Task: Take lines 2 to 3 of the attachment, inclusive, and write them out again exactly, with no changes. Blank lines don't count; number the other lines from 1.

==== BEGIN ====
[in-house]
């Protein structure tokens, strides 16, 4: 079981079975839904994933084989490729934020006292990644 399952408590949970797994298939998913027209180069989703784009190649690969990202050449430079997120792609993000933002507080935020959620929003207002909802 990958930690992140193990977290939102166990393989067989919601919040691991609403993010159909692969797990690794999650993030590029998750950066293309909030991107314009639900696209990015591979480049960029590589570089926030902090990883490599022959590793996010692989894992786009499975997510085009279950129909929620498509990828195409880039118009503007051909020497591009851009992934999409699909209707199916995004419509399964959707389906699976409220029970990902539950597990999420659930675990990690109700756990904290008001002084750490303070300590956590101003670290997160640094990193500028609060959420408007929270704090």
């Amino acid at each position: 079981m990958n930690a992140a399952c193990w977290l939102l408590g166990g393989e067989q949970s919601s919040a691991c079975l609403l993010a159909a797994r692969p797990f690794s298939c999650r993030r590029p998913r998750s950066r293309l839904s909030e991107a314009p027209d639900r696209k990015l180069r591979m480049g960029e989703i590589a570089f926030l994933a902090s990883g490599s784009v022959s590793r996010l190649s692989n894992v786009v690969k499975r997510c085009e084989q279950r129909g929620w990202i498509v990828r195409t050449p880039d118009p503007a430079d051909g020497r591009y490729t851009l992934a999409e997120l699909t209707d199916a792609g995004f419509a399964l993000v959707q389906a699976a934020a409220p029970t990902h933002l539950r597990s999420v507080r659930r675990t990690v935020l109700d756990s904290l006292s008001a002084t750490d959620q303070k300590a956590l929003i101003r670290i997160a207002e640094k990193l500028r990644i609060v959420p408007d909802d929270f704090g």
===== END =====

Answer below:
């Protein structure tokens, strides 16, 4: 079981079975839904994933084989490729934020006292990644 399952408590949970797994298939998913027209180069989703784009190649690969990202050449430079997120792609993000933002507080935020959620929003207002909802 990958930690992140193990977290939102166990393989067989919601919040691991609403993010159909692969797990690794999650993030590029998750950066293309909030991107314009639900696209990015591979480049960029590589570089926030902090990883490599022959590793996010692989894992786009499975997510085009279950129909929620498509990828195409880039118009503007051909020497591009851009992934999409699909209707199916995004419509399964959707389906699976409220029970990902539950597990999420659930675990990690109700756990904290008001002084750490303070300590956590101003670290997160640094990193500028609060959420408007929270704090």
């Amino acid at each position: 079981m990958n930690a992140a399952c193990w977290l939102l408590g166990g393989e067989q949970s919601s919040a691991c079975l609403l993010a159909a797994r692969p797990f690794s298939c999650r993030r590029p998913r998750s950066r293309l839904s909030e991107a314009p027209d639900r696209k990015l180069r591979m480049g960029e989703i590589a570089f926030l994933a902090s990883g490599s784009v022959s590793r996010l190649s692989n894992v786009v690969k499975r997510c085009e084989q279950r129909g929620w990202i498509v990828r195409t050449p880039d118009p503007a430079d051909g020497r591009y490729t851009l992934a999409e997120l699909t209707d199916a792609g995004f419509a399964l993000v959707q389906a699976a934020a409220p029970t990902h933002l539950r597990s999420v507080r659930r675990t990690v935020l109700d756990s904290l006292s008001a002084t750490d959620q303070k300590a956590l929003i101003r670290i997160a207002e640094k990193l500028r990644i609060v959420p408007d909802d929270f704090g």